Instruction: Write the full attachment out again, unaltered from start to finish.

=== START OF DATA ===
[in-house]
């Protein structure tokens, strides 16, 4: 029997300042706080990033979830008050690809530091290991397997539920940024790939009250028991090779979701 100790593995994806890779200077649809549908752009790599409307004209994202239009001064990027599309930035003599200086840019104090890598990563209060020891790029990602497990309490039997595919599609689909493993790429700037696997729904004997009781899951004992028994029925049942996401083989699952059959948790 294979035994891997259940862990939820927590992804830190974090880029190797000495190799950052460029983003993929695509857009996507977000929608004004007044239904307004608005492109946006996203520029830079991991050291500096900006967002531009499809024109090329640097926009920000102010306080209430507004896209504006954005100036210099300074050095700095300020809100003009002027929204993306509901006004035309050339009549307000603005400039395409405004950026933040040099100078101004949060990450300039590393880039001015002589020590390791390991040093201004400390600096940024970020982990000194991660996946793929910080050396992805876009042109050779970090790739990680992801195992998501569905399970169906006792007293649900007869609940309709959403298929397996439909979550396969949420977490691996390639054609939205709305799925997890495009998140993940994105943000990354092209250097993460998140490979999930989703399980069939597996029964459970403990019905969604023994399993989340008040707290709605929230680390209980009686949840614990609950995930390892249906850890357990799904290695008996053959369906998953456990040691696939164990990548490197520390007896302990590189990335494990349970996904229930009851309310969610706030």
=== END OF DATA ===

[in-house]
């Protein structure tokens, strides 16, 4: 029997300042706080990033979830008050690809530091290991397997539920940024790939009250028991090779979701 100790593995994806890779200077649809549908752009790599409307004209994202239009001064990027599309930035003599200086840019104090890598990563209060020891790029990602497990309490039997595919599609689909493993790429700037696997729904004997009781899951004992028994029925049942996401083989699952059959948790 294979035994891997259940862990939820927590992804830190974090880029190797000495190799950052460029983003993929695509857009996507977000929608004004007044239904307004608005492109946006996203520029830079991991050291500096900006967002531009499809024109090329640097926009920000102010306080209430507004896209504006954005100036210099300074050095700095300020809100003009002027929204993306509901006004035309050339009549307000603005400039395409405004950026933040040099100078101004949060990450300039590393880039001015002589020590390791390991040093201004400390600096940024970020982990000194991660996946793929910080050396992805876009042109050779970090790739990680992801195992998501569905399970169906006792007293649900007869609940309709959403298929397996439909979550396969949420977490691996390639054609939205709305799925997890495009998140993940994105943000990354092209250097993460998140490979999930989703399980069939597996029964459970403990019905969604023994399993989340008040707290709605929230680390209980009686949840614990609950995930390892249906850890357990799904290695008996053959369906998953456990040691696939164990990548490197520390007896302990590189990335494990349970996904229930009851309310969610706030």